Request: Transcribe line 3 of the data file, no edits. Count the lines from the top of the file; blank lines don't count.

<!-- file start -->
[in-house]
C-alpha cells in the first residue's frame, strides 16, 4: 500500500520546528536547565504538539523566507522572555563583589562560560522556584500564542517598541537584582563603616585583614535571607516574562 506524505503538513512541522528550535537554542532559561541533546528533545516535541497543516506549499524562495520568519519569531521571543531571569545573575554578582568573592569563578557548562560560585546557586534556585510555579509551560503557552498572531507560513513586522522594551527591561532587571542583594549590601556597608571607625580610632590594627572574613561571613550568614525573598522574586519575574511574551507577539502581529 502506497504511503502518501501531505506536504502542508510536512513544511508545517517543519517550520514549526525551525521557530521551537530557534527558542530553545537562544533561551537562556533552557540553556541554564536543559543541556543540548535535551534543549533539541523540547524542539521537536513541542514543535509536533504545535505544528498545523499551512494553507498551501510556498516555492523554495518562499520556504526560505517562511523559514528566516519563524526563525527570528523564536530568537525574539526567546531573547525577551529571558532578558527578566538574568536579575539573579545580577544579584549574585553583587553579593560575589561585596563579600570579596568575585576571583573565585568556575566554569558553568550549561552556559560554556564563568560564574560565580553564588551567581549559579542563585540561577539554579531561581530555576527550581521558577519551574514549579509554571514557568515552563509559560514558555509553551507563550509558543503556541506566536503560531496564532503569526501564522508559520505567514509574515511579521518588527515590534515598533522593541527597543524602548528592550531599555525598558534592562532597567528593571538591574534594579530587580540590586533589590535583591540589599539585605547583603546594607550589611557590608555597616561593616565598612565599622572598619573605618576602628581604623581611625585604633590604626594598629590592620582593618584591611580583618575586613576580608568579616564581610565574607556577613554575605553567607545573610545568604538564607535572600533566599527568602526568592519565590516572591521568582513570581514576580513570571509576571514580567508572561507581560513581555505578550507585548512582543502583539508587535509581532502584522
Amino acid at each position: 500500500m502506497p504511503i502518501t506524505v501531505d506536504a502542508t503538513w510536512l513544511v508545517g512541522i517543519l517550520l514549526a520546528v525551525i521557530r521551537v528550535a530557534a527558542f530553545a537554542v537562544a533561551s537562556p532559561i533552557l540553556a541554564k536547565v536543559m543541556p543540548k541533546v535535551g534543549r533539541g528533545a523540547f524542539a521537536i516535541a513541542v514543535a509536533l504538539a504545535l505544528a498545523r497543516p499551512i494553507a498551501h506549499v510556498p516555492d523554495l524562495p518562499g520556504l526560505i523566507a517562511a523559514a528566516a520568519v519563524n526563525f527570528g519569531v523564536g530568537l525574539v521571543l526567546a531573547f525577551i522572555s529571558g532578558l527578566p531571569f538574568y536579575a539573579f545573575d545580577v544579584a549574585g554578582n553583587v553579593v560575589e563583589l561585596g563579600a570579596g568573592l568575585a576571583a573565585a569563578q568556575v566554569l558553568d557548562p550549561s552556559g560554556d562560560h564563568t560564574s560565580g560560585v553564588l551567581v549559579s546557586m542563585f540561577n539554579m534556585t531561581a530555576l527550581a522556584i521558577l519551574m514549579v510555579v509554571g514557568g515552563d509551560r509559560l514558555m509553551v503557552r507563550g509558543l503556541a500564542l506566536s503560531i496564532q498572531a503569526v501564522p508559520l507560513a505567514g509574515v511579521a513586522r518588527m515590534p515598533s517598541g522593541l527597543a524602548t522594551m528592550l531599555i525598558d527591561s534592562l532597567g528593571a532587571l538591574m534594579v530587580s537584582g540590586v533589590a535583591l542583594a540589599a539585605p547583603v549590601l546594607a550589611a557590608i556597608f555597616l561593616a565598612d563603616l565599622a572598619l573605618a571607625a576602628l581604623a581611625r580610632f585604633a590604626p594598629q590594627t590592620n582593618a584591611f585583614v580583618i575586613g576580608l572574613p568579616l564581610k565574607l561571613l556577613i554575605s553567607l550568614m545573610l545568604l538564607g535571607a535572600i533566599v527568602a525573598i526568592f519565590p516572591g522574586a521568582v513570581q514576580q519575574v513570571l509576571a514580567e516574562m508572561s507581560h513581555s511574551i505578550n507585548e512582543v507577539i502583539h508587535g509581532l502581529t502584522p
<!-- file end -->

Amino acid at each position: 500500500m502506497p504511503i502518501t506524505v501531505d506536504a502542508t503538513w510536512l513544511v508545517g512541522i517543519l517550520l514549526a520546528v525551525i521557530r521551537v528550535a530557534a527558542f530553545a537554542v537562544a533561551s537562556p532559561i533552557l540553556a541554564k536547565v536543559m543541556p543540548k541533546v535535551g534543549r533539541g528533545a523540547f524542539a521537536i516535541a513541542v514543535a509536533l504538539a504545535l505544528a498545523r497543516p499551512i494553507a498551501h506549499v510556498p516555492d523554495l524562495p518562499g520556504l526560505i523566507a517562511a523559514a528566516a520568519v519563524n526563525f527570528g519569531v523564536g530568537l525574539v521571543l526567546a531573547f525577551i522572555s529571558g532578558l527578566p531571569f538574568y536579575a539573579f545573575d545580577v544579584a549574585g554578582n553583587v553579593v560575589e563583589l561585596g563579600a570579596g568573592l568575585a576571583a573565585a569563578q568556575v566554569l558553568d557548562p550549561s552556559g560554556d562560560h564563568t560564574s560565580g560560585v553564588l551567581v549559579s546557586m542563585f540561577n539554579m534556585t531561581a530555576l527550581a522556584i521558577l519551574m514549579v510555579v509554571g514557568g515552563d509551560r509559560l514558555m509553551v503557552r507563550g509558543l503556541a500564542l506566536s503560531i496564532q498572531a503569526v501564522p508559520l507560513a505567514g509574515v511579521a513586522r518588527m515590534p515598533s517598541g522593541l527597543a524602548t522594551m528592550l531599555i525598558d527591561s534592562l532597567g528593571a532587571l538591574m534594579v530587580s537584582g540590586v533589590a535583591l542583594a540589599a539585605p547583603v549590601l546594607a550589611a557590608i556597608f555597616l561593616a565598612d563603616l565599622a572598619l573605618a571607625a576602628l581604623a581611625r580610632f585604633a590604626p594598629q590594627t590592620n582593618a584591611f585583614v580583618i575586613g576580608l572574613p568579616l564581610k565574607l561571613l556577613i554575605s553567607l550568614m545573610l545568604l538564607g535571607a535572600i533566599v527568602a525573598i526568592f519565590p516572591g522574586a521568582v513570581q514576580q519575574v513570571l509576571a514580567e516574562m508572561s507581560h513581555s511574551i505578550n507585548e512582543v507577539i502583539h508587535g509581532l502581529t502584522p